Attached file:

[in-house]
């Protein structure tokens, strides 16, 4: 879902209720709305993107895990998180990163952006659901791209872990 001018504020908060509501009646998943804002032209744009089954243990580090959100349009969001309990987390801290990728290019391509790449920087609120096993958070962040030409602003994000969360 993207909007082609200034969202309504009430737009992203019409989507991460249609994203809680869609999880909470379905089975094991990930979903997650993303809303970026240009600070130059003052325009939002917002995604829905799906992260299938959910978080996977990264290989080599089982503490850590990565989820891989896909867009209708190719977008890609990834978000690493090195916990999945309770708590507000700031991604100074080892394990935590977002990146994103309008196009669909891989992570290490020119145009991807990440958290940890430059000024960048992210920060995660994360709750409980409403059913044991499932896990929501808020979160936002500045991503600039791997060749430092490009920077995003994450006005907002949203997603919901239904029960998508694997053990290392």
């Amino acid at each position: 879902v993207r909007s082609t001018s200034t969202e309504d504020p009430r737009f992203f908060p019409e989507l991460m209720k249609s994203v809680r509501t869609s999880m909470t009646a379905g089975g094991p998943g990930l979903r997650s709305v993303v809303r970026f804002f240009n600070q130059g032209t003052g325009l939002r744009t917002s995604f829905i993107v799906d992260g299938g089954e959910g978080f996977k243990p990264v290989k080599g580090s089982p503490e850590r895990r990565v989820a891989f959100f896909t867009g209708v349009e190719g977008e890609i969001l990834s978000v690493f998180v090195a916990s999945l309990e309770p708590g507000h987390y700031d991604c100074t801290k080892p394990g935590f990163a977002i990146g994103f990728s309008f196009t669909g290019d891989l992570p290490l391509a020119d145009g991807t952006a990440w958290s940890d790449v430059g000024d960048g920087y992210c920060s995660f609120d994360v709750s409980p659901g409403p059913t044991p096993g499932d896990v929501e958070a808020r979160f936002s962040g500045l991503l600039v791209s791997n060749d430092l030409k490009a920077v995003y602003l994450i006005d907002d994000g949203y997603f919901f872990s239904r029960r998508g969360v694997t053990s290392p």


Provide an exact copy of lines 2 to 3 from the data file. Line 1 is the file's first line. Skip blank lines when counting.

């Protein structure tokens, strides 16, 4: 879902209720709305993107895990998180990163952006659901791209872990 001018504020908060509501009646998943804002032209744009089954243990580090959100349009969001309990987390801290990728290019391509790449920087609120096993958070962040030409602003994000969360 993207909007082609200034969202309504009430737009992203019409989507991460249609994203809680869609999880909470379905089975094991990930979903997650993303809303970026240009600070130059003052325009939002917002995604829905799906992260299938959910978080996977990264290989080599089982503490850590990565989820891989896909867009209708190719977008890609990834978000690493090195916990999945309770708590507000700031991604100074080892394990935590977002990146994103309008196009669909891989992570290490020119145009991807990440958290940890430059000024960048992210920060995660994360709750409980409403059913044991499932896990929501808020979160936002500045991503600039791997060749430092490009920077995003994450006005907002949203997603919901239904029960998508694997053990290392």
């Amino acid at each position: 879902v993207r909007s082609t001018s200034t969202e309504d504020p009430r737009f992203f908060p019409e989507l991460m209720k249609s994203v809680r509501t869609s999880m909470t009646a379905g089975g094991p998943g990930l979903r997650s709305v993303v809303r970026f804002f240009n600070q130059g032209t003052g325009l939002r744009t917002s995604f829905i993107v799906d992260g299938g089954e959910g978080f996977k243990p990264v290989k080599g580090s089982p503490e850590r895990r990565v989820a891989f959100f896909t867009g209708v349009e190719g977008e890609i969001l990834s978000v690493f998180v090195a916990s999945l309990e309770p708590g507000h987390y700031d991604c100074t801290k080892p394990g935590f990163a977002i990146g994103f990728s309008f196009t669909g290019d891989l992570p290490l391509a020119d145009g991807t952006a990440w958290s940890d790449v430059g000024d960048g920087y992210c920060s995660f609120d994360v709750s409980p659901g409403p059913t044991p096993g499932d896990v929501e958070a808020r979160f936002s962040g500045l991503l600039v791209s791997n060749d430092l030409k490009a920077v995003y602003l994450i006005d907002d994000g949203y997603f919901f872990s239904r029960r998508g969360v694997t053990s290392p």